In May, 1913, Sir Edward Carson reopened his campaign in Ulster and declared: "Our right to remain citizens of the Imperial Parliament is a right that is a vital one, and in the words of President Lincoln, it justifies and gives us a moral right to do anything that is necessary, even to the use of force". In October Sir Edward Carson and Mr. F. E. Smith both announced that a solution of the problem might be found by excluding Ulster from the Bill, or at any rate "that portion which is homogeneous in its views". A little later, in a speech made at Dundee, Mr. Winston Churchill declared that the Government, relying on the mandate of the two General Elections in 1910, intended to pass the Act "in the lifetime of the present Parliament", and added: "It is obvious that the claim of north-east Ulster for special consideration for itself is a very different claim from the claim to bar and defeat Home Rule and to block the path of the whole of the rest of Ireland; and it is a claim which, if put forward with sincerity, not as a mere wrecking measure, cannot be ignored or pushed aside without full consideration by any Government dependent on the present House of Commons. There was", he said, "only one thing to compensate the Irish Parliament for the grievous loss to its efficiency and strength which would result from even a temporary absence of the representatives of north-east Ulster—the binding in honour of both political parties to carry the settlement through and bring it in the course of years to final and complete success."

This offer gave much satisfaction to Ulster Unionists, but the Unionists of the south and west of Ireland protested against their opposition to the Bill being disregarded. Mr. John Redmond, on the other hand, maintained that the proposal of exclusion was "quite impracticable and unworkable"; but while he repeated his order of "full steam ahead with Home Rule", he stated that he was willing to consider any further suggestions.

Many speeches were made throughout the country on the subject. Mr. Asquith, at Ladybank, on the 25th of October, said that the Government were quite ready to entertain the suggestion of some special treatment of Ulster if not inconsistent with the general principle of the Bill, but they had been met with the assertion that no such provision would reconcile the hostility to the Bill as a whole. Mr. Bonar Law and Mr. Balfour demanded a general election, "which will at least prevent civil war". Mr. Austen Chamberlain said any settlement arrived at "must be one which respects the scruples and guards the liberties of Ulstermen as absolutely as our own". On November the 4th a remarkable demonstration of the business men of Ulster took place at Belfast to protest against the Home Rule Bill. It was stated that the capital represented aggregated about £145,000,000. Sir Edward Carson, in addressing the meeting, said: "The fact that the business community is prepared to take risks will be a guarantee that we will conduct the fight, if it is forced upon us, in a manner that is most responsible". Resolutions were passed approving of "the various measures taken for the defence of our liberties, including the organization of the Volunteer force", and expressing the solemn resolution of those present to withhold the payment of all taxes so long as any attempt to put into operation the provisions of the Home Rule Bill was persevered with. Later, Sir Edward Carson said: "Things have gone so far, and we have been driven to such a course, that we can never accept any arrangement which is inconsistent with the Covenant we were driven to enter into". Mr. Bonar Law, speaking at Norwich on the 13th of November, said: "If the Government attempt to coerce Ulster before they have received the sanction of the people, we shall support Ulster in her resistance".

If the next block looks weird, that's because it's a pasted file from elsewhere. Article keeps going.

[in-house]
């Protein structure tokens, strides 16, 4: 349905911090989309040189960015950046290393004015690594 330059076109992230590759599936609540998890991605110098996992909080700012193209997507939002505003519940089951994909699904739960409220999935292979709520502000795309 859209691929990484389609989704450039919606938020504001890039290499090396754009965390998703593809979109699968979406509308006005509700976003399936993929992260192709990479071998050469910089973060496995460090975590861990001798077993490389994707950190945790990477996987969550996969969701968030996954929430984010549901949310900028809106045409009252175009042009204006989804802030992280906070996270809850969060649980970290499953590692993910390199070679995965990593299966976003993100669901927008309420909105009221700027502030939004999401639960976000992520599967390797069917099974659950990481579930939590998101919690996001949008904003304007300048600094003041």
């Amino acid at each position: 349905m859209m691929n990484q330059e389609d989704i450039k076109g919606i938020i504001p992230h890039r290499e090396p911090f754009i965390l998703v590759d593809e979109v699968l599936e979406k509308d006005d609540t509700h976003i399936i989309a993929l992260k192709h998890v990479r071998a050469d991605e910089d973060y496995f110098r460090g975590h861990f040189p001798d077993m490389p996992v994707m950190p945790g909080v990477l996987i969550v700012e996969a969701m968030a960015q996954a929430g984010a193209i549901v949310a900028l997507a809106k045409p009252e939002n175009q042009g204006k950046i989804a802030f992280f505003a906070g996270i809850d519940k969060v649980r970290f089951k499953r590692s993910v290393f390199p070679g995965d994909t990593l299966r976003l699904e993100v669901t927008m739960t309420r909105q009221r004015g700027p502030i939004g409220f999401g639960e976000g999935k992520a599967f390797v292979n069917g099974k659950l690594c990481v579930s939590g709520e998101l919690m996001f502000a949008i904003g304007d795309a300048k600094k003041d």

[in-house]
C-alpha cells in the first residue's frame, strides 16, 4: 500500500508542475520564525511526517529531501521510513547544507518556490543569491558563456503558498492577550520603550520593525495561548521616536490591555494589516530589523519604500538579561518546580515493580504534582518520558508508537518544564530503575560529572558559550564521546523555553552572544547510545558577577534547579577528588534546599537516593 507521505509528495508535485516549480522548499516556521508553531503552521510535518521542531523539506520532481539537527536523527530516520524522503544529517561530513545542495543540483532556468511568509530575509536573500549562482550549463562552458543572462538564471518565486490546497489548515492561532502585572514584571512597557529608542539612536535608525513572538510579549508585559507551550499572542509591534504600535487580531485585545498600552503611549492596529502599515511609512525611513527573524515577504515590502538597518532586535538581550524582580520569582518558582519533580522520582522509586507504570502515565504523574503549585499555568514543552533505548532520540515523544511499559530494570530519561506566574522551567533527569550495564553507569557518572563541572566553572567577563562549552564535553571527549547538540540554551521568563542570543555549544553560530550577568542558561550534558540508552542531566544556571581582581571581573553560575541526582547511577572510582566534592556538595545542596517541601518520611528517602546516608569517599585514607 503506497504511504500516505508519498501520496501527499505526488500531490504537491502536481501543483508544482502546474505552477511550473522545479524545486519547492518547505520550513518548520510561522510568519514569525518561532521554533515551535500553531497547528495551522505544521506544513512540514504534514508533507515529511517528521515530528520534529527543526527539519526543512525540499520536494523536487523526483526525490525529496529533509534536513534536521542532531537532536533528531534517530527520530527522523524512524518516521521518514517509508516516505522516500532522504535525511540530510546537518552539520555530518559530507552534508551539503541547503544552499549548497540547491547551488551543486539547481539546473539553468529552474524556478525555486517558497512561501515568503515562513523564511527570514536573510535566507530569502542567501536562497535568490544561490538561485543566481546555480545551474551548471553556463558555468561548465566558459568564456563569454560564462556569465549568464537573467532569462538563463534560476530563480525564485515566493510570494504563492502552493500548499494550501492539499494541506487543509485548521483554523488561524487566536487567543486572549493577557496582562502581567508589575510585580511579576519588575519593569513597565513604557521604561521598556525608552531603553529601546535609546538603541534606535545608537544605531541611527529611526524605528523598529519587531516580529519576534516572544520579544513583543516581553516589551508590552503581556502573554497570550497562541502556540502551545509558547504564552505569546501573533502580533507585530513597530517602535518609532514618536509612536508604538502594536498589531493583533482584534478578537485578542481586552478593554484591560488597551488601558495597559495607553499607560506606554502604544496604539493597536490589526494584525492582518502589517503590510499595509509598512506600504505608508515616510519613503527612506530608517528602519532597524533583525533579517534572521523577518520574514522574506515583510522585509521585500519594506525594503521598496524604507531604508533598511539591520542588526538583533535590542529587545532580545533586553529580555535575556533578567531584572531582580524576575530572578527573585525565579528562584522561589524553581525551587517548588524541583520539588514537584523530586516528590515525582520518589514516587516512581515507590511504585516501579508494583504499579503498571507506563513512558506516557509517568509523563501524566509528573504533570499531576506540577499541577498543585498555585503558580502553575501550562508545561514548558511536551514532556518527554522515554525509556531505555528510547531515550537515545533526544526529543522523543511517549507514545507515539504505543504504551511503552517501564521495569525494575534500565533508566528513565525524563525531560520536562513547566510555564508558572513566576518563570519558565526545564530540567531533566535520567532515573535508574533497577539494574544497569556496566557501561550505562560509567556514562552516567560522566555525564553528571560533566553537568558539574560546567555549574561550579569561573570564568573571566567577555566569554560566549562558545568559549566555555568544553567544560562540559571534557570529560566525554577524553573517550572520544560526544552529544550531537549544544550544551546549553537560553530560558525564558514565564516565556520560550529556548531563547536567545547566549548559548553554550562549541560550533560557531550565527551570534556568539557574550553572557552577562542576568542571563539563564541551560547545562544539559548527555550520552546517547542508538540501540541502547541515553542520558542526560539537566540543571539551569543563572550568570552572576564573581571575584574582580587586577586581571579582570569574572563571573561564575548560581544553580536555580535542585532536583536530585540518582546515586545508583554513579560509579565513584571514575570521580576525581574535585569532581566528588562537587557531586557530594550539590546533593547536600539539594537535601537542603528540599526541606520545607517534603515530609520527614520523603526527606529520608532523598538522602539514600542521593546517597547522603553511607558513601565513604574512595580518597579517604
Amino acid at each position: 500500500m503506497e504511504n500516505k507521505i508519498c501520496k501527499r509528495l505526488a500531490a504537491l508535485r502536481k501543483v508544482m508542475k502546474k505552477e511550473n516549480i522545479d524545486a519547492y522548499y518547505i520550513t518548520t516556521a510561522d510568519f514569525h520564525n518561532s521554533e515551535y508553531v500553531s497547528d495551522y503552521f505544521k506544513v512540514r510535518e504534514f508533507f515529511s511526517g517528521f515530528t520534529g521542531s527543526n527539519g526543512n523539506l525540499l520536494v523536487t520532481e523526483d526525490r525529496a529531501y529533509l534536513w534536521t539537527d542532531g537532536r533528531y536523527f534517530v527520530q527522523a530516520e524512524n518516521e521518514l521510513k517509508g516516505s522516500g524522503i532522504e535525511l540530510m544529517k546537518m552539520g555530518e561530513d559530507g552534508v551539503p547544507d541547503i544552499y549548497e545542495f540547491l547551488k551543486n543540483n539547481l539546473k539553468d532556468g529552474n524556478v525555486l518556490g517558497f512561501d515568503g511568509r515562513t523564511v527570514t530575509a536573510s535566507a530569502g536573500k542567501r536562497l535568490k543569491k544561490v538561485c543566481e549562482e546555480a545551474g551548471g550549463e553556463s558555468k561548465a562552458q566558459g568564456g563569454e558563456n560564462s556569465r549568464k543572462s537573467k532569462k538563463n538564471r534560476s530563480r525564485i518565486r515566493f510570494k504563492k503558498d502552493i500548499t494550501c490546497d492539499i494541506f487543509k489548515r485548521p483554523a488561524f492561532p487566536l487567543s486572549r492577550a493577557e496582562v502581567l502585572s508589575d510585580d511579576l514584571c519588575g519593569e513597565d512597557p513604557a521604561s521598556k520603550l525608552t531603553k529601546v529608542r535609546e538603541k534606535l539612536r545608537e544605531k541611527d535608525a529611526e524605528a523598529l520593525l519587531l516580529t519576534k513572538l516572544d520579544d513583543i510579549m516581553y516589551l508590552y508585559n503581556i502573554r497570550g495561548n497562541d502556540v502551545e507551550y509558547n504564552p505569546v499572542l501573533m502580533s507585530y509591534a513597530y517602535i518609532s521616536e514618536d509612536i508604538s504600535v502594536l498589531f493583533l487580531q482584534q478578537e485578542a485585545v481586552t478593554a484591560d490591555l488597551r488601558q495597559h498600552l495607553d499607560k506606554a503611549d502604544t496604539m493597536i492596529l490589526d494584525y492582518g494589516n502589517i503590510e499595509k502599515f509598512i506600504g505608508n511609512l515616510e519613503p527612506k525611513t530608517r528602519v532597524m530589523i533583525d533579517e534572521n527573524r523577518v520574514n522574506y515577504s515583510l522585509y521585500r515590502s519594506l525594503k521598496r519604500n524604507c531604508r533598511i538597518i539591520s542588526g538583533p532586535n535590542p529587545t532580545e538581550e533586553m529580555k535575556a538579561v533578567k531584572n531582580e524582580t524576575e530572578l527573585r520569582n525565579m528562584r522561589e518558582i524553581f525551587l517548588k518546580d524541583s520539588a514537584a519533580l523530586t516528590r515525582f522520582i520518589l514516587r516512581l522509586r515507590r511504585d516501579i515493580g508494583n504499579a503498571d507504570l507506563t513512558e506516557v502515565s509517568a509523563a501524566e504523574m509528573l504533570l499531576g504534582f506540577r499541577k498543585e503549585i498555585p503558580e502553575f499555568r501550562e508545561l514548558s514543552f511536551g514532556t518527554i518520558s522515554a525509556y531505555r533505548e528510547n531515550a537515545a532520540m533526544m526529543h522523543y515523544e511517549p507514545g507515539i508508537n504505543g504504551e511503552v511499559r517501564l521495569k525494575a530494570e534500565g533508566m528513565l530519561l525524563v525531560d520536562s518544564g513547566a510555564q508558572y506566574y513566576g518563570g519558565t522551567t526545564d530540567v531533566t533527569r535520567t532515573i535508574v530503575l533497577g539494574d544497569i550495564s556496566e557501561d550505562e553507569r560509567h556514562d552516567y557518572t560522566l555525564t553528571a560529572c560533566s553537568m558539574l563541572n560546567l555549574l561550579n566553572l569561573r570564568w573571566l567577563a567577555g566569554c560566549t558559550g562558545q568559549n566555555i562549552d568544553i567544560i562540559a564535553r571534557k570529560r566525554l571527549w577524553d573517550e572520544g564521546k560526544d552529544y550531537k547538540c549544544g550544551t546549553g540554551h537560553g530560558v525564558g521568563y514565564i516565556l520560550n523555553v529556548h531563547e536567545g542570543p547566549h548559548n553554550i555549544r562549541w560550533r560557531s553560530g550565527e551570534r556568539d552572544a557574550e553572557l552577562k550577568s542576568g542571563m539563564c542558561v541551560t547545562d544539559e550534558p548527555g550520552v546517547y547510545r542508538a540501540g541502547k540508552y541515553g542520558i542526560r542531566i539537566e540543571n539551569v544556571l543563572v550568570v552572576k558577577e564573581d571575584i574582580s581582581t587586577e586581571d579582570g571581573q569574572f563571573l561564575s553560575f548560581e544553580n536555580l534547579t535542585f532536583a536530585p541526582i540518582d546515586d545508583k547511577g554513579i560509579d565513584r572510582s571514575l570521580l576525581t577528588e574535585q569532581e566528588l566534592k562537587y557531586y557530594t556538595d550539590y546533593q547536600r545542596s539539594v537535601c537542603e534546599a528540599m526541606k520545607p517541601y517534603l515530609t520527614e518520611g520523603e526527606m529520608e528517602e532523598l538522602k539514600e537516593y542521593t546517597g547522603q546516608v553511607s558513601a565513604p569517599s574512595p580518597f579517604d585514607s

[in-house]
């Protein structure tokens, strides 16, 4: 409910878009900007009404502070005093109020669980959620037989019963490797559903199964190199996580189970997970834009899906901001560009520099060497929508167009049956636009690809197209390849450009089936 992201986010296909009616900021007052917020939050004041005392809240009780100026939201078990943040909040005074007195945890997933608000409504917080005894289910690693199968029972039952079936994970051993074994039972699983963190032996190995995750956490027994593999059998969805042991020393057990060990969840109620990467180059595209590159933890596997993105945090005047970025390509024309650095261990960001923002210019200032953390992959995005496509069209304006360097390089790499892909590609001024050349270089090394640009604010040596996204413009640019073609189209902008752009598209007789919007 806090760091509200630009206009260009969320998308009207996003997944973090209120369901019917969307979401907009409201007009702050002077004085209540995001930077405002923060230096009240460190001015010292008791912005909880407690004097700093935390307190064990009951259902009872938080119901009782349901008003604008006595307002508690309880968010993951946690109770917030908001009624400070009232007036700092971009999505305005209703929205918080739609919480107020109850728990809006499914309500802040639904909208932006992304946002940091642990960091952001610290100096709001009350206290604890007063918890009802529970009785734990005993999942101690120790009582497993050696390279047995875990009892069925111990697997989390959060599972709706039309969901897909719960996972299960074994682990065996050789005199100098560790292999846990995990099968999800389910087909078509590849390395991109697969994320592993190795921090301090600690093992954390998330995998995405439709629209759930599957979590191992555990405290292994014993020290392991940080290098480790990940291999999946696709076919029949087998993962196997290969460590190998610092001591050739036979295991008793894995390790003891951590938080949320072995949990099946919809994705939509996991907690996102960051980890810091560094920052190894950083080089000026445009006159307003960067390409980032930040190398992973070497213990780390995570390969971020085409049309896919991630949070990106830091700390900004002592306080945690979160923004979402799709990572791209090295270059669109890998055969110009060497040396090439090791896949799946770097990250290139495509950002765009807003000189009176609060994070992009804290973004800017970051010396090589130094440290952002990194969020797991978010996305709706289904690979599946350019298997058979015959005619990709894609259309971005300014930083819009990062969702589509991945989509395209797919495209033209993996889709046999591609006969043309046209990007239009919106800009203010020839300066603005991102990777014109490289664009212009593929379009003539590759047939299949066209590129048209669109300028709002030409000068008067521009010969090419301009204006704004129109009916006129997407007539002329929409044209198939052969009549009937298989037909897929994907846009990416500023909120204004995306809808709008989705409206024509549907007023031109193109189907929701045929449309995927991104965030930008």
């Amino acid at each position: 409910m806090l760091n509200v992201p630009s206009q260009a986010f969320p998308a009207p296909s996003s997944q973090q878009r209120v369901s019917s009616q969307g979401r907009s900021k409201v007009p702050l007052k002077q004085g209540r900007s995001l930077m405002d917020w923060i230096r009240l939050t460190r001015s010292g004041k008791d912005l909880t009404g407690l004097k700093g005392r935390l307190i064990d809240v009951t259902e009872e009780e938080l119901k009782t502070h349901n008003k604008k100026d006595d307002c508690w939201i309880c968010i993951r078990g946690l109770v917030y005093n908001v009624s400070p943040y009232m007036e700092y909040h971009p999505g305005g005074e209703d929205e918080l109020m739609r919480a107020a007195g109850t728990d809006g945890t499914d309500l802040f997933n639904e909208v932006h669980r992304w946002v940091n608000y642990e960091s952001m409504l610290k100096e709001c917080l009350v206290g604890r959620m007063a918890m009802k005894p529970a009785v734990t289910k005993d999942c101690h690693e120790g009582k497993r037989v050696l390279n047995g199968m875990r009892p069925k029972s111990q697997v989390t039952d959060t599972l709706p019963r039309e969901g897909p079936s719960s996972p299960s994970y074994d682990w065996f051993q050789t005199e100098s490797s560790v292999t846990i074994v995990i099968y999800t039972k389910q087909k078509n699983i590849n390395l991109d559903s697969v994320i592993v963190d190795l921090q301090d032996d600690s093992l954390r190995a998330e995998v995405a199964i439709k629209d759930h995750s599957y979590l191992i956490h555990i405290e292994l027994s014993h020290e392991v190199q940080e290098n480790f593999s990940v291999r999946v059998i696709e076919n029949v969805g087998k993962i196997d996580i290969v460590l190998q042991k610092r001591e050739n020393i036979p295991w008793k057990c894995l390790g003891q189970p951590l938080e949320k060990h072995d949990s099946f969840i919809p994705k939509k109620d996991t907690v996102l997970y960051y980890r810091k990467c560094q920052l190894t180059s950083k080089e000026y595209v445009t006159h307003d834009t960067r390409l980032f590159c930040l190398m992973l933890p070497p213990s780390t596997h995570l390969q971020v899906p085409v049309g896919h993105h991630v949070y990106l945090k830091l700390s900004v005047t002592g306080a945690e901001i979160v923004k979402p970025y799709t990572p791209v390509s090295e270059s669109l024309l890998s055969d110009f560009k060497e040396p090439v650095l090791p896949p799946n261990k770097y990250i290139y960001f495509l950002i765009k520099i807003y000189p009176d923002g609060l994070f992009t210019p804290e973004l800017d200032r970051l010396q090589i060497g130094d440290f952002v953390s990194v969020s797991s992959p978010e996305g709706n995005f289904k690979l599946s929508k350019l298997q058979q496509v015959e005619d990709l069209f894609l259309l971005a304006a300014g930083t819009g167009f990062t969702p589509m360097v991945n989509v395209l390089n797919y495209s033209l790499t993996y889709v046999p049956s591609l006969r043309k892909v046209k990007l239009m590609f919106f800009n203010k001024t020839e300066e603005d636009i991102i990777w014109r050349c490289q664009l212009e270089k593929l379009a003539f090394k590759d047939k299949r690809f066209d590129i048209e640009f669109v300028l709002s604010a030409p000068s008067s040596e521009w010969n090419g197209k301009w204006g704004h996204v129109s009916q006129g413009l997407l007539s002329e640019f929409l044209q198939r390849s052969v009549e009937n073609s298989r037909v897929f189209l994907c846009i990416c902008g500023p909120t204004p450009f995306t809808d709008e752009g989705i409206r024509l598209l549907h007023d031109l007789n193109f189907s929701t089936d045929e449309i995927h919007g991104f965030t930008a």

In the meantime, with the other measures to which the Parliament Act was applied, the Home Rule Bill was presented and read a first time in the House of Commons on the 7th of May. On the 9th of June, moving the second reading, the Prime Minister said the Bill represented the considered judgment of the House of Commons, and added that he would welcome any suggestions towards strengthening any of the safeguards which might be inadequate. Mr. Balfour moved the rejection, declaring his belief that the country was on the verge of a great national tragedy. Sir Edward Carson maintained that Ulster had behind her, in her armed resistance, the whole force of the Unionist party, while Mr. Redmond urged that the passing into law of the Bill would mean the opening of a new era of Irish content and Imperial unity. The motion for rejection was defeated by 368 to 270, and the Bill was read a second time. The third reading was agreed to on the 7th of July without a division, after the defeat by 352 against 243 of a motion brought forward by Mr. Bonar Law.

On the 14th of July the House of Lords commenced a two days' discussion on the second reading, which was moved by Lord Crewe. In reply, Lord Lansdowne moved that the House declined to proceed with the consideration of the Bill until it had been submitted to the judgment of the country. Lord Lansdowne's motion was carried by 302 to 64, and the Bill "expired" for the second time within a few months.